The United States is the world's largest producer and consumer of automobiles. In 2007 new-car and light truck sales in the United States exceeded $675 billion in revenues with roughly 15.9 million cars and light trucks sold.[3] In recent years China has become the world's largest importer of petroleum products. This has largely been a product of increased automobile demand in the China, which is expected to grow significantly over the next forty years. Some predict that cheaper labor and increased product quality could allow China to steal a major portion of the automobile production industry market share from today's major producers.[3] This trend could be a serious threat to well established companies in the industry (especially the American big 3 producers) who have recently experienced periods of lower performance. Today's major auto producers include

Comparison of profitability and key operational metrics, data from 2003-2006.Source: Company Data and Autodata
Global Unit Sales (USD thousands) Revenue/Vehicle Product Redesign/Replacement Rate Showroom Age (days) Incentives/Unit sold (USD) 3-yr Retention Rate
General Motors (GM) 9,000 18,000 75% 71 3,600 55% (Chevrolet)
Ford Motor Company (F) 6,800 22,000 60% 74 3,500 53% (Ford)
DAIMLERCHRYSLER AG (DAI)* 4,000 32,000 76% 75 3,700 38% (Chrysler)
Toyota Motor (TM) --- --- 83% 53 (Asian average) 1,400 (Asian average) 64% (Toyota)
Nissan Motor (NSANY) --- --- 77% 53 (Asian average) 1,400 (Asian average) 49% (Nissan)

*Sold Chrystler group in 2007.

Beyond the major automobile producers there is a smaller group of companies that provide services directly related to the industry. These companies include car rental services, bus transit companies, and retail sellers, such as:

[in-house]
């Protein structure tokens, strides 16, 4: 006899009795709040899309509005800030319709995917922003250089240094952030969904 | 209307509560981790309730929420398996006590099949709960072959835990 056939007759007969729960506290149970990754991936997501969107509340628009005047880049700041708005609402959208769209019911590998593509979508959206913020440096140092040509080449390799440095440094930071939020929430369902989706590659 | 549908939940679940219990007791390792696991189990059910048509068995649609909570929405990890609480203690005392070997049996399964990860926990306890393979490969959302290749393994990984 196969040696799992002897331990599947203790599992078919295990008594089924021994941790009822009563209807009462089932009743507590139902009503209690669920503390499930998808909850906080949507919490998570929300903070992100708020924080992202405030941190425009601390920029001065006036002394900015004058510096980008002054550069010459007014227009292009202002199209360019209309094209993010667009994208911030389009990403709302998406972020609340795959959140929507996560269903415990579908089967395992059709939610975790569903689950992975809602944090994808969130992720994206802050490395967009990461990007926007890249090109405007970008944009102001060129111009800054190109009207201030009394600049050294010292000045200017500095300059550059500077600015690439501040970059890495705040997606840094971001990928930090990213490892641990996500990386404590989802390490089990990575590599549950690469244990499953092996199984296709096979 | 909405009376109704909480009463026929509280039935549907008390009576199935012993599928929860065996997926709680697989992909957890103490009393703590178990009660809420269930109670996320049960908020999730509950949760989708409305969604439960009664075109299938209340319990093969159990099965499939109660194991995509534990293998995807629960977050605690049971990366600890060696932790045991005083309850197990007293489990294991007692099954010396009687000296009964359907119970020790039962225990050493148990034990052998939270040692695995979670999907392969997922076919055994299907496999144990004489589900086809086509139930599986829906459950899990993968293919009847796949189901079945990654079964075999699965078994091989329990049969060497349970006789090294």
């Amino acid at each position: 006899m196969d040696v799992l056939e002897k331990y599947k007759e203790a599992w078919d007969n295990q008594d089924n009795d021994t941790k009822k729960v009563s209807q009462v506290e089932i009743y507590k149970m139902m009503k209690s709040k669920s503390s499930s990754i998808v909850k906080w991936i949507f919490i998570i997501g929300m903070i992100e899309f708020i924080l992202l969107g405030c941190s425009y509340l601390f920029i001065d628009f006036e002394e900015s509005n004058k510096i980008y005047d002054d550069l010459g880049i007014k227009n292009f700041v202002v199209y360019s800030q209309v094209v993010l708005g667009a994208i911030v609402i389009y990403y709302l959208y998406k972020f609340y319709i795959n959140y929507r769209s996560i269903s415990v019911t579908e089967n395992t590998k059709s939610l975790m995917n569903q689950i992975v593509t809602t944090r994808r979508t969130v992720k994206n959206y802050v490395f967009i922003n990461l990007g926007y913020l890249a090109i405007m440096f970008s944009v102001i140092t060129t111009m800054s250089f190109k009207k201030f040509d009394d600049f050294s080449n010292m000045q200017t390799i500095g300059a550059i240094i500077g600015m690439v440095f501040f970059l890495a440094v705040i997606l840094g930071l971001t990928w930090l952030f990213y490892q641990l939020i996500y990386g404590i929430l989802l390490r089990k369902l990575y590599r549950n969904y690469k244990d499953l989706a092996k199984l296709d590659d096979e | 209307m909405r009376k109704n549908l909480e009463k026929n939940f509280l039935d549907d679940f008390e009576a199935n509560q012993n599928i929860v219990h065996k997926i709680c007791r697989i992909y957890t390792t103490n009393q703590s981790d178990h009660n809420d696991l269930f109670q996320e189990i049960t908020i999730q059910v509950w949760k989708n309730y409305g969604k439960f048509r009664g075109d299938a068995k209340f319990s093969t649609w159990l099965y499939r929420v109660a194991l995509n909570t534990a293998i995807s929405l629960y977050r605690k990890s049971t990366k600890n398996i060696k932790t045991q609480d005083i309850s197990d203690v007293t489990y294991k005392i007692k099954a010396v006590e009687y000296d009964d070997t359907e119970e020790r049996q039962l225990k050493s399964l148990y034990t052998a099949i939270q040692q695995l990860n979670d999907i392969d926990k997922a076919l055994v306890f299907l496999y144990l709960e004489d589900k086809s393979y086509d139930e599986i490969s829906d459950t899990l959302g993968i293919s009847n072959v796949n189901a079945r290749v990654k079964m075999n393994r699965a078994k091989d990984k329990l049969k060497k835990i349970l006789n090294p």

Transportation Equipment Manufacturing

The transportation industry relies on the industrial equipment that companies use to transport products around the world. As a result, companies that manufacture and distribute transportation equipment are directly correlated with the industry and its performance. Manufacturers of transportation equipment produce everything from railroad cars, automobiles and planes to ships and heavy machinery.

Shipping Equipment Manufacturers

Companies that manufacture and distribute automobile parts and technologies include

Companies that manufacture products for railroad shipping include

Companies that manufacture airplanes and parts include


  1. 1.0 1.1, retrieved March 24, 2008.
  2. 2.0 2.1 Airline Data Project, retrieved March 24, 2008.
  3. 3.0 3.1 Automobiles and Trucks Research, Plunkett Research, Ltd.

Companies in the Transportation Industry (203)